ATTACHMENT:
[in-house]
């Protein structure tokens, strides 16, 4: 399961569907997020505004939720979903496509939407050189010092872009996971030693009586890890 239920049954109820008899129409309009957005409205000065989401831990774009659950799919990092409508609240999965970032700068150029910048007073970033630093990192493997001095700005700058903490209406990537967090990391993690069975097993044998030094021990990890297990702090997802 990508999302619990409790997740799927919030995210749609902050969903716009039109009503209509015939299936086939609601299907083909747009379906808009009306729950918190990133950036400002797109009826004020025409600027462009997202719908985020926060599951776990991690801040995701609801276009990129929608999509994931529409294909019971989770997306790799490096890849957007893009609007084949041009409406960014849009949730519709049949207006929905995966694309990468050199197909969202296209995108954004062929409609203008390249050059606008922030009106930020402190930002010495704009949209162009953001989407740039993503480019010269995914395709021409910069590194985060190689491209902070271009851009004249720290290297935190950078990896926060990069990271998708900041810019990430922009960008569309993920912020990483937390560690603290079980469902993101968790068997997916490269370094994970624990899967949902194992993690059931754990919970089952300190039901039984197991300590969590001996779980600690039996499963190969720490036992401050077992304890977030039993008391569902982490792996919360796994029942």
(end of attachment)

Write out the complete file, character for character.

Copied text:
[in-house]
């Protein structure tokens, strides 16, 4: 399961569907997020505004939720979903496509939407050189010092872009996971030693009586890890 239920049954109820008899129409309009957005409205000065989401831990774009659950799919990092409508609240999965970032700068150029910048007073970033630093990192493997001095700005700058903490209406990537967090990391993690069975097993044998030094021990990890297990702090997802 990508999302619990409790997740799927919030995210749609902050969903716009039109009503209509015939299936086939609601299907083909747009379906808009009306729950918190990133950036400002797109009826004020025409600027462009997202719908985020926060599951776990991690801040995701609801276009990129929608999509994931529409294909019971989770997306790799490096890849957007893009609007084949041009409406960014849009949730519709049949207006929905995966694309990468050199197909969202296209995108954004062929409609203008390249050059606008922030009106930020402190930002010495704009949209162009953001989407740039993503480019010269995914395709021409910069590194985060190689491209902070271009851009004249720290290297935190950078990896926060990069990271998708900041810019990430922009960008569309993920912020990483937390560690603290079980469902993101968790068997997916490269370094994970624990899967949902194992993690059931754990919970089952300190039901039984197991300590969590001996779980600690039996499963190969720490036992401050077992304890977030039993008391569902982490792996919360796994029942």